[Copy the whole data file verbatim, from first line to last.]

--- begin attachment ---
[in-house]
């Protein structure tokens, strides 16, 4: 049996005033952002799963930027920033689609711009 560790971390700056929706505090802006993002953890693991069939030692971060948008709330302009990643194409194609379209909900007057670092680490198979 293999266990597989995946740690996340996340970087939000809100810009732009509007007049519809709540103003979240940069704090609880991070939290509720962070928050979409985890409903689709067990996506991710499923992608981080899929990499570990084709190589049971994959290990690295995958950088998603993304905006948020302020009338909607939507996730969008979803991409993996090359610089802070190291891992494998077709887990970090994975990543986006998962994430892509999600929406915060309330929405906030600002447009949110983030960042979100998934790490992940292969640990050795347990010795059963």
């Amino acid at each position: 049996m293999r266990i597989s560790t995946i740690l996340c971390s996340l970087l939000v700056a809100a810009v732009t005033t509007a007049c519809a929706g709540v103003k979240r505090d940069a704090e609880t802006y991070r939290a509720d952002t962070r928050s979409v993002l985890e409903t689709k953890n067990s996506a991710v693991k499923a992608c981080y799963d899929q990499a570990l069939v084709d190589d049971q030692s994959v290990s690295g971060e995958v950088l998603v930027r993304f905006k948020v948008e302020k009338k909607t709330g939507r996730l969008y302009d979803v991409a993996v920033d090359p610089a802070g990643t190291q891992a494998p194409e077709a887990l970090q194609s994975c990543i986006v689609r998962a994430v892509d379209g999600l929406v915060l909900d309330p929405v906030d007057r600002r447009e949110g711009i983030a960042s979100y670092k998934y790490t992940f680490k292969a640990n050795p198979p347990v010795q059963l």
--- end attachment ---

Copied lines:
[in-house]
């Protein structure tokens, strides 16, 4: 049996005033952002799963930027920033689609711009 560790971390700056929706505090802006993002953890693991069939030692971060948008709330302009990643194409194609379209909900007057670092680490198979 293999266990597989995946740690996340996340970087939000809100810009732009509007007049519809709540103003979240940069704090609880991070939290509720962070928050979409985890409903689709067990996506991710499923992608981080899929990499570990084709190589049971994959290990690295995958950088998603993304905006948020302020009338909607939507996730969008979803991409993996090359610089802070190291891992494998077709887990970090994975990543986006998962994430892509999600929406915060309330929405906030600002447009949110983030960042979100998934790490992940292969640990050795347990010795059963």
């Amino acid at each position: 049996m293999r266990i597989s560790t995946i740690l996340c971390s996340l970087l939000v700056a809100a810009v732009t005033t509007a007049c519809a929706g709540v103003k979240r505090d940069a704090e609880t802006y991070r939290a509720d952002t962070r928050s979409v993002l985890e409903t689709k953890n067990s996506a991710v693991k499923a992608c981080y799963d899929q990499a570990l069939v084709d190589d049971q030692s994959v290990s690295g971060e995958v950088l998603v930027r993304f905006k948020v948008e302020k009338k909607t709330g939507r996730l969008y302009d979803v991409a993996v920033d090359p610089a802070g990643t190291q891992a494998p194409e077709a887990l970090q194609s994975c990543i986006v689609r998962a994430v892509d379209g999600l929406v915060l909900d309330p929405v906030d007057r600002r447009e949110g711009i983030a960042s979100y670092k998934y790490t992940f680490k292969a640990n050795p198979p347990v010795q059963l």